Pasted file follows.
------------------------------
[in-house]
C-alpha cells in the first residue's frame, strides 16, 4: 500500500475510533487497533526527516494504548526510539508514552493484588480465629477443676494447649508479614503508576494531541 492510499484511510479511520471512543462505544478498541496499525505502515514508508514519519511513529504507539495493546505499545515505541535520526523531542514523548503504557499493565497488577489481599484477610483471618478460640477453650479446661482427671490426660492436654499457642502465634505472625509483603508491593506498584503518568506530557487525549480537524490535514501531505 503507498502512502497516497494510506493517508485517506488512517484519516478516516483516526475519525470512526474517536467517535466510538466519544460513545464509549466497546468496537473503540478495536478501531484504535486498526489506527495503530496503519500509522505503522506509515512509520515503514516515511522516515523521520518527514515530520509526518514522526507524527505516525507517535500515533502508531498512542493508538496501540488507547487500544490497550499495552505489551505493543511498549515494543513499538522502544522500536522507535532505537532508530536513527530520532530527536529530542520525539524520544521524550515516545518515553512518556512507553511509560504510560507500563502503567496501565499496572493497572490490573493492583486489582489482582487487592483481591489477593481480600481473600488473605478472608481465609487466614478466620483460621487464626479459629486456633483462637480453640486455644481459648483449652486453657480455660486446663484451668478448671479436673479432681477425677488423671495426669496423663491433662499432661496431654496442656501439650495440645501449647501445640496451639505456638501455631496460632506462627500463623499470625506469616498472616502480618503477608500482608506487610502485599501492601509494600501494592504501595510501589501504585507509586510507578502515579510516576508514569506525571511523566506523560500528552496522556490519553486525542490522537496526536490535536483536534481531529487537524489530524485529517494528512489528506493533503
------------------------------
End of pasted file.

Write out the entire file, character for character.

[in-house]
C-alpha cells in the first residue's frame, strides 16, 4: 500500500475510533487497533526527516494504548526510539508514552493484588480465629477443676494447649508479614503508576494531541 492510499484511510479511520471512543462505544478498541496499525505502515514508508514519519511513529504507539495493546505499545515505541535520526523531542514523548503504557499493565497488577489481599484477610483471618478460640477453650479446661482427671490426660492436654499457642502465634505472625509483603508491593506498584503518568506530557487525549480537524490535514501531505 503507498502512502497516497494510506493517508485517506488512517484519516478516516483516526475519525470512526474517536467517535466510538466519544460513545464509549466497546468496537473503540478495536478501531484504535486498526489506527495503530496503519500509522505503522506509515512509520515503514516515511522516515523521520518527514515530520509526518514522526507524527505516525507517535500515533502508531498512542493508538496501540488507547487500544490497550499495552505489551505493543511498549515494543513499538522502544522500536522507535532505537532508530536513527530520532530527536529530542520525539524520544521524550515516545518515553512518556512507553511509560504510560507500563502503567496501565499496572493497572490490573493492583486489582489482582487487592483481591489477593481480600481473600488473605478472608481465609487466614478466620483460621487464626479459629486456633483462637480453640486455644481459648483449652486453657480455660486446663484451668478448671479436673479432681477425677488423671495426669496423663491433662499432661496431654496442656501439650495440645501449647501445640496451639505456638501455631496460632506462627500463623499470625506469616498472616502480618503477608500482608506487610502485599501492601509494600501494592504501595510501589501504585507509586510507578502515579510516576508514569506525571511523566506523560500528552496522556490519553486525542490522537496526536490535536483536534481531529487537524489530524485529517494528512489528506493533503